Alabama Department of Public Health notifies individuals whose personal info possibly stolen

WSFA reports:

The Alabama Department of Public Health says it is in the process of notifying individuals whose personal information may have been stolen and advising possible victims of alleged fraud to report incidences of identity theft.

ADPH released a statement saying it was informed on June 5, 2014 that the U.S. Attorney’s Office for the Middle District of Alabama and the U.S. Department of Justice’s Tax Division that they were prosecuting a case of theft involving personal information. The info was apparently stolen for use in the filing of fraudulent 2011 and 2012 tax returns.

Read more on WAFF.

Previous coverage on can be found here and here.

What’s not clear to me is why if Mitchell was indicted back in February for her role in stealing patient info at Fort Benning hospital, ADPH is first notifying people now. I’ve sent an inquiry to ADPH and will update this post if I get a response.

ADPH’s press release on the incident is available on their site (pdf). Additional information for victims or those who think they may be victims of the scheme can be found in this statement on ADPH’s website. (pdf)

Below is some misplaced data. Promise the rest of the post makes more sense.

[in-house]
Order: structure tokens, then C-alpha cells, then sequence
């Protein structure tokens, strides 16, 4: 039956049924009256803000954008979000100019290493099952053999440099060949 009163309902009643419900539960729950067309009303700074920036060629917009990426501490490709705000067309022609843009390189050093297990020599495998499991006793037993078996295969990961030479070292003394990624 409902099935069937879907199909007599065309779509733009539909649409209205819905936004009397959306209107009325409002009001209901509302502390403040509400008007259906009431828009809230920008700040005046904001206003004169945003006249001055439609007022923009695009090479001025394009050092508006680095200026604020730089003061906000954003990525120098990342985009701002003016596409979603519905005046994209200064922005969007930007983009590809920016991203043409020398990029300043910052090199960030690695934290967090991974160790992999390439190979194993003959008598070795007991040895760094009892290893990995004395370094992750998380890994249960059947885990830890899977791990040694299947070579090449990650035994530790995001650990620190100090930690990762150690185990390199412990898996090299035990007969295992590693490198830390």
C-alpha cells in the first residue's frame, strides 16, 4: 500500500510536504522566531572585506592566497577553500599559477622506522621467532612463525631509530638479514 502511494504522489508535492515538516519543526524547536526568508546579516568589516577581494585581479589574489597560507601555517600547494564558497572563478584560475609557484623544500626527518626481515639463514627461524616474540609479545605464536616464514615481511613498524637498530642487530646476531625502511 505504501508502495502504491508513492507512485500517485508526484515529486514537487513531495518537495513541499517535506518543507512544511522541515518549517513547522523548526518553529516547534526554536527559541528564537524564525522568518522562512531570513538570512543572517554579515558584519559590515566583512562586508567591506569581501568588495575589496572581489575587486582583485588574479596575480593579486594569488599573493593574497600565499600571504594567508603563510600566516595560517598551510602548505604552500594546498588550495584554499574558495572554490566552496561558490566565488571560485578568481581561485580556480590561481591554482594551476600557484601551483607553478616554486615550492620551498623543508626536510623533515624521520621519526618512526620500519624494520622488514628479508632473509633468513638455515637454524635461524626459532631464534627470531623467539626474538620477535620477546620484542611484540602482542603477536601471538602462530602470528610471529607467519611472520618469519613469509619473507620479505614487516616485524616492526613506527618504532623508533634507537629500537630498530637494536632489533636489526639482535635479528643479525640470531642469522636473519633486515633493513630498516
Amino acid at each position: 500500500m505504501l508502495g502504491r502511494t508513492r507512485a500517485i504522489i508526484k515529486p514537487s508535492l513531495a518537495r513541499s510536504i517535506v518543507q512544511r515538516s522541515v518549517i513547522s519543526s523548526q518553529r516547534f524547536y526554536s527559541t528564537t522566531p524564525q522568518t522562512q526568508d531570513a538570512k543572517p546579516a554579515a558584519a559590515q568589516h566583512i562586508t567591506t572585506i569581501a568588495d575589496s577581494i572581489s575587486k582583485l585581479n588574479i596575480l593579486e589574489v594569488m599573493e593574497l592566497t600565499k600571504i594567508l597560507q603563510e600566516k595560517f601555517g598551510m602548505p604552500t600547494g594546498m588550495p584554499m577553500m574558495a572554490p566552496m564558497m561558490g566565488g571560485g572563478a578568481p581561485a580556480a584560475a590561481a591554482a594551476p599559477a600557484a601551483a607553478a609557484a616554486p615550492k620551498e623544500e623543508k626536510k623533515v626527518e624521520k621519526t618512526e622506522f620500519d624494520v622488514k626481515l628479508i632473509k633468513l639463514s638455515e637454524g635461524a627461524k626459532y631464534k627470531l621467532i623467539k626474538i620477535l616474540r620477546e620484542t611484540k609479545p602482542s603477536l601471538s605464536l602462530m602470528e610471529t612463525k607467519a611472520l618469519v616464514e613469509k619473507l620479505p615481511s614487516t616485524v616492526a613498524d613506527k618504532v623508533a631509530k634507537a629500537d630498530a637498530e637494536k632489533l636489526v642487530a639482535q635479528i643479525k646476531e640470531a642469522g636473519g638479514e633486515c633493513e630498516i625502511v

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4 comments to “Alabama Department of Public Health notifies individuals whose personal info possibly stolen”

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  1. Anonymous - June 27, 2014

    I find it interesting that the vast majority of records stolen from their archived files were for kids who were under 10 when those files were created. A very tough age group to proactively protect. The targeting was deliberate it would appear.

    ADPH told me this am that their archives did not include addresses and that contributed to the delay. WHY that data was deleted but not SSNs is a very good question.


    • Anonymous - June 27, 2014

      Thanks, Jeanne. On Twitter, we had a brief puzzlement as to why ADPH was even notifying anyone as the state has no breach notification law, and it would appear that the theft of data was from Fort Benning hospital, which puts it under the VA. There must be more to this than I know.

      • Anonymous - June 27, 2014

        ADPH confirmed for me that their old archives (10+ years old) were accessed and an employee of theirs made more than 500 different copies. They’re still tallying and investigating.

        It is now my understanding that the ID theft ring stole files from Ft. Benning, ADPH and also the Alabama Department of Corrections. I recall that the original indictment referenced Benning but the superseding one unsealed May 1 added Corrections ‘and other agencies’ but I may be a bit vague in that recall. It was the reference to Benning and AL Corrections that first caught my eye as I’ve researched Tracy MItchell’s case in the past.

        • Anonymous - June 27, 2014

          Thanks, Jeanne. Previous coverage included Fort Benning hospital and the DOC, yes, but I don’t remember ever seeing ADPH specifically mentioned. So that explains why they’re notifying. I’ll need to go back and check – or maybe you will – as to whether DOC is notifying, as without a state breach notification law, they may not have to.

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